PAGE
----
The Importance of Personal Health Records

Whether you are currently healthy or managing a chronic illness, you should be keeping track of your personal health records. In this guest blog post, Margot shares some tips and resources that can help you ensure that your records are thorough and up to date.

Did you know that medical errors are the third largest cause of death after heart disease and cancer? Whether you are currently healthy or managing a chronic illness it is always the right time to create a thorough and up to date personal health record. Create or update your personal health record now to give yourself and your loved ones peace of mind. The gift of health is priceless.

A recent article in the Wall Street Journal titled "Adding Up Diagnosis Errors" summarized the five leading reasons for medical errors:

1. Breakdown in communication during patient's initial visit to doctor
2. Doctor fails to refer patient to a specialist
3. Patient doesn't provide adequate medical history
4. Doctor fails to follow up with patient after diagnosis
5. Diagnostic tests aren't interpreted correctly

Accurate and comprehensive personal health records help eliminate reasons #1 and #3 above which will help make medical errors much less likely.

What should be included in a personal health record?

An appropriate personal health record should contain:

    • physician contact information
    • insurance information
    • detailed information on medical alerts
    • emergency contacts
    • health conditions
    • medications
    • allergies
    • illness history
    • immunization records

To enhance completeness, medical records should also include diagnostic and blood test results in addition to radiology reports (X-Rays and MRI's). They can also contain prior illness treatment notes and protocols followed.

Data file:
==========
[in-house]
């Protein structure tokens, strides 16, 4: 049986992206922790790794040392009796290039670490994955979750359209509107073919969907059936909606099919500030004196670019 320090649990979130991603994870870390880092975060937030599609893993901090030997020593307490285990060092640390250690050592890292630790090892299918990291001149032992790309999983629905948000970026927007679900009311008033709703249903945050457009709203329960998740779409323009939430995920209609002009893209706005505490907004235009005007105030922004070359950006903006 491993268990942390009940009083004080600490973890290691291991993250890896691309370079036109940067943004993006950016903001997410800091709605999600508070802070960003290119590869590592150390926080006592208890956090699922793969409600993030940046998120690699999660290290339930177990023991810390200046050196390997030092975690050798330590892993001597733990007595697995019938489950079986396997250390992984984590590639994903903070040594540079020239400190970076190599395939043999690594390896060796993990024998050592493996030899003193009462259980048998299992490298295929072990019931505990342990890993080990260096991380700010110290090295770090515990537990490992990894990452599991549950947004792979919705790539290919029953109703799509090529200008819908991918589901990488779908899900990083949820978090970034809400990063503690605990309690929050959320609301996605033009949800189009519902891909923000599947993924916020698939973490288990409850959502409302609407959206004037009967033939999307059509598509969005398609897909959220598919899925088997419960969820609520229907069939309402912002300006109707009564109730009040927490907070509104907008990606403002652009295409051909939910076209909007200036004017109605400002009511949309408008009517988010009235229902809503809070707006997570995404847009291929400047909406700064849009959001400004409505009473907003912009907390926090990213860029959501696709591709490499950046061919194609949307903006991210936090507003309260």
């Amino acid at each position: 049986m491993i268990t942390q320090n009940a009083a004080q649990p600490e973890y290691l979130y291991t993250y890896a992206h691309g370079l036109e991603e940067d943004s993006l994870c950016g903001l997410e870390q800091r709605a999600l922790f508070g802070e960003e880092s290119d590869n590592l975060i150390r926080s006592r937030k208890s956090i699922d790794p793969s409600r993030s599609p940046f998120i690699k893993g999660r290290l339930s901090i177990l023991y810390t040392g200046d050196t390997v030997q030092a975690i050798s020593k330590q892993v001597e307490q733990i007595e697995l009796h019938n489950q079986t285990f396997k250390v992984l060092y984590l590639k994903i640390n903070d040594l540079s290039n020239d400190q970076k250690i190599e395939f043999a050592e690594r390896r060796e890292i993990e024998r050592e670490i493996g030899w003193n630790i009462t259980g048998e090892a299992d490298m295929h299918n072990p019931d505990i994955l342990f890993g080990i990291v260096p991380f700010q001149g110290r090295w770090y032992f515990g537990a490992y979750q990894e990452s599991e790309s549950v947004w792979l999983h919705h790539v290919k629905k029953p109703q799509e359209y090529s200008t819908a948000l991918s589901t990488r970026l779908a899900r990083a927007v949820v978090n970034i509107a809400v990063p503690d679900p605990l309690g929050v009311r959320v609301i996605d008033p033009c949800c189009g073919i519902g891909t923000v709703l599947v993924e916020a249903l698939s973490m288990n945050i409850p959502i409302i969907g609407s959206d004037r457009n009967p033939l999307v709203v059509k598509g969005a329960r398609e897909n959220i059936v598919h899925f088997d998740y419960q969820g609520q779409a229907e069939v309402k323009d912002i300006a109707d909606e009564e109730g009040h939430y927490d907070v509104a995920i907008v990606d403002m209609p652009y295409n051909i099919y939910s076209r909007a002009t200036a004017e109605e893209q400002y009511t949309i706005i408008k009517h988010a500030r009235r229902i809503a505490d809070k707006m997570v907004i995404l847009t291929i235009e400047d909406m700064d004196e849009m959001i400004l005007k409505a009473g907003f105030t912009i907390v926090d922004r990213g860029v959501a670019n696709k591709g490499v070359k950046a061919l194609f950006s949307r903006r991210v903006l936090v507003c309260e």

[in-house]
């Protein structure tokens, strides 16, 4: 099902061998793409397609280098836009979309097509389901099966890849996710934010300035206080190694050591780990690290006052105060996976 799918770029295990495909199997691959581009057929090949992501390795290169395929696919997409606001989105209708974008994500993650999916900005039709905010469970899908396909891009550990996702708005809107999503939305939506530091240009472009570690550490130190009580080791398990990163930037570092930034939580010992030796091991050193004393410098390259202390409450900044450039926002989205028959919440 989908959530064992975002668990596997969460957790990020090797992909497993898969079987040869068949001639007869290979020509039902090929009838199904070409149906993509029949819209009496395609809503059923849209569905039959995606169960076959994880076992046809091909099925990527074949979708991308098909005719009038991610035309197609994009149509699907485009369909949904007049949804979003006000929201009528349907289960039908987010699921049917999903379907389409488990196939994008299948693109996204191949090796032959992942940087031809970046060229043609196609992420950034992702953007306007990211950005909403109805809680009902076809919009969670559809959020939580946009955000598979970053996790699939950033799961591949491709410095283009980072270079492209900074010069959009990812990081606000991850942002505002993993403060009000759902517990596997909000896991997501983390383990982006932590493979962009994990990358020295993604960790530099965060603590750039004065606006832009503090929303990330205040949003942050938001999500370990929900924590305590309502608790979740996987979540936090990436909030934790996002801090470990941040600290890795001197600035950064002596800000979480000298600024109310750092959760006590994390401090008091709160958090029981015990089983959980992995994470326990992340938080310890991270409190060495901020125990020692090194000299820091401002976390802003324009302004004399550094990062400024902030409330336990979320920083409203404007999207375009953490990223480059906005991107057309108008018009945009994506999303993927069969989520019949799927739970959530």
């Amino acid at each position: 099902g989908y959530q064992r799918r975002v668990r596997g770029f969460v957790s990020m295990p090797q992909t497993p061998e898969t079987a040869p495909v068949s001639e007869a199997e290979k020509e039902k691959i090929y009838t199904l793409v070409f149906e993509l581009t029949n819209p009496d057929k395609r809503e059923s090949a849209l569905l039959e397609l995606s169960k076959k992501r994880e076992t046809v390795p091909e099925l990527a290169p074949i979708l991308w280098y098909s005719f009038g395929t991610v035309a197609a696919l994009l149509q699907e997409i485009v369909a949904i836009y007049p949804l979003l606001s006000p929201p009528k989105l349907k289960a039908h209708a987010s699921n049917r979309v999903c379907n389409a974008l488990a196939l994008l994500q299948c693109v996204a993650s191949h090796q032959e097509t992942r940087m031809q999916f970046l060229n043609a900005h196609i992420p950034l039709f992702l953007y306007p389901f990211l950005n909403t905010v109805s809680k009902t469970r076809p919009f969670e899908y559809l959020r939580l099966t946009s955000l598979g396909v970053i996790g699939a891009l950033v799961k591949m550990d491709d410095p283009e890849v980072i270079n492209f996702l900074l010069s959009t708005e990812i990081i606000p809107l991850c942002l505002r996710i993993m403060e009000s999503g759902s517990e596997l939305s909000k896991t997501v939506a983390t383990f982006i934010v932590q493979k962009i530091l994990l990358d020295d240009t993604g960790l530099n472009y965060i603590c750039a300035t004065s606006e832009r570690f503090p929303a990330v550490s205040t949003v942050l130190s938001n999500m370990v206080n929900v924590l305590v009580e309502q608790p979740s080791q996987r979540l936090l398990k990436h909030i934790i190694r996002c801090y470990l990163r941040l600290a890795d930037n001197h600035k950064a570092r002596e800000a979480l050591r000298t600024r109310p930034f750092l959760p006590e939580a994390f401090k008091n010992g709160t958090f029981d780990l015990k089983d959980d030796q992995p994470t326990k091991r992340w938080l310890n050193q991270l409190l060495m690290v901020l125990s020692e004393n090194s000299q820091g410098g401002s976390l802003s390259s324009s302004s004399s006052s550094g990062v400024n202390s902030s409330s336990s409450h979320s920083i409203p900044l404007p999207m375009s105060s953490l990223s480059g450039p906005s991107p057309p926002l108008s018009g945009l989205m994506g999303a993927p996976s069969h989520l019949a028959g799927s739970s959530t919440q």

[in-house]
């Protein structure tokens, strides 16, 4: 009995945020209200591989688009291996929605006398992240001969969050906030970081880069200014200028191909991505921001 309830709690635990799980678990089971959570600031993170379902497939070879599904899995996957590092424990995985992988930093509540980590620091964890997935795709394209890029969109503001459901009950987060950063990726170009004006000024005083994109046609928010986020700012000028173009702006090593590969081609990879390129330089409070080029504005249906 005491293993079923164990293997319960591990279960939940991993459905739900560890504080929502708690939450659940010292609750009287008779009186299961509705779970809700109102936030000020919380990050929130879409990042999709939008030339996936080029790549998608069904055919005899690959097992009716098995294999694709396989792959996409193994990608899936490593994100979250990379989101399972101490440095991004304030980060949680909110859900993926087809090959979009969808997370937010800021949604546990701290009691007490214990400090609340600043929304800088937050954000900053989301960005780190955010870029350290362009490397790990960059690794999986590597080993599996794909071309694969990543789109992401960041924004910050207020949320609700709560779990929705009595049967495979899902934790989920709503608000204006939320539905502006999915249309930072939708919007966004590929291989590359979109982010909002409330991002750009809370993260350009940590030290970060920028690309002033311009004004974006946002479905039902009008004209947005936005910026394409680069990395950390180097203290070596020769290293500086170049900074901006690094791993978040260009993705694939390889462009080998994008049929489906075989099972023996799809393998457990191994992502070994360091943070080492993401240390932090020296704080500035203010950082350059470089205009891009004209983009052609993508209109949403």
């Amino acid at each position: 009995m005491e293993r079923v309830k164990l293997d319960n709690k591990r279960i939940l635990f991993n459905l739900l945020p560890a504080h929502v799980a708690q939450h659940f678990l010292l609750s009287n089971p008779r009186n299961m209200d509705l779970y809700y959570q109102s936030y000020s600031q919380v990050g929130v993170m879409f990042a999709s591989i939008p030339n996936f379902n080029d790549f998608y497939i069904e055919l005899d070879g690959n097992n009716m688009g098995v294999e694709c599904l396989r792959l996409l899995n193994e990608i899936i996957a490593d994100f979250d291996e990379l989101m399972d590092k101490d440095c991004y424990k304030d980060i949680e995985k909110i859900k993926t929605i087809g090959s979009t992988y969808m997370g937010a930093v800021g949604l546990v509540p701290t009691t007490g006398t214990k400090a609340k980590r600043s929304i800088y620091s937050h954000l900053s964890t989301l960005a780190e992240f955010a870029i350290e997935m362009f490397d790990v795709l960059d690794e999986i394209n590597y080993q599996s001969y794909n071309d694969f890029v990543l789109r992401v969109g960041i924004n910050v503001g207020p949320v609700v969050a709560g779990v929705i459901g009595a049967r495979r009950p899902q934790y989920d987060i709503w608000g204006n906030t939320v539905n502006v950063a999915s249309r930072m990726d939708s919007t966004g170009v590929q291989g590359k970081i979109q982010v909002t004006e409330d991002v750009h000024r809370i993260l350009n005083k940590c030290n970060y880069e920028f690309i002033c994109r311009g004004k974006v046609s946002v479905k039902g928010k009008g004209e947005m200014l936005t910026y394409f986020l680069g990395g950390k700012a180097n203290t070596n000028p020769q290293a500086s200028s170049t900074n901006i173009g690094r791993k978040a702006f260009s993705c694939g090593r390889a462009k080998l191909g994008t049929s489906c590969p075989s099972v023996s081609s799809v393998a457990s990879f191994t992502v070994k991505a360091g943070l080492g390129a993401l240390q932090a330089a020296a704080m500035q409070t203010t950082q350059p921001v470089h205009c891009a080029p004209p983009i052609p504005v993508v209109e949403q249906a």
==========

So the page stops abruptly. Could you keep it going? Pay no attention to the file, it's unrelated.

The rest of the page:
What's the best way to organize a PHR?

A personal health record can be maintained either in analog or digital form. This means you can keep your "analog" records in a spiral notebook, loose-leaf binders or a series of folders with tabs. Digital records - also called electronic personal health records - are easier to carry, and can be easier to read and interpret because they are methodically organized. Digital health records can also be more thorough since personal health record software can prompt you for items that might otherwise be forgotten or omitted. MRI's and X-Rays can be stored on electronic personal health records which means you won't have to carry around unwieldy bags or briefcases filled with radiology images and reports.

You can create your own "analog" personal health record buy purchasing a loose-leaf binder, tabs, and folders at any office superstore. One resource is The Care Organizer which helps you systematically organize your paper records.

Portable electronic personal health records could also save your life if you are admitted to an emergency room and are either unconscious or incoherent. Your portable flash drive can be inserted to an emergency room computer. It gives the ER doctor all the medical information that he or she needs in an organized report, including details about possible life threatening pharmaceutical or other allergies. This information can help prevent the administration of potentially life threatening medications.

What's an Electronic Medical Record?

Personal health records are not the same as the "electronic medical records" (also called EMR's) that many physicians are now starting to use. Here is the difference: your personal health record carries all of your personal health information. It belongs to you and you can carry it with you between providers. This is a very important distinction if you are being treated for a chronic or debilitating illness that requires visits to a variety of specialists. Most physician records only include the records that you create in one specific physician group or hospital. Said in another way, the electronic health records maintained by physicians are usually physician specific and usually NOT coordinated among providers. They are not portable or transferable.

Lack of appropriate information can lead to devastating medial oversights. Eliminate that risk today - create a set of personal health records for yourself and your family. Make them proud of your diligence, foresight and conscientiousness.

How do you keep track of your personal health records?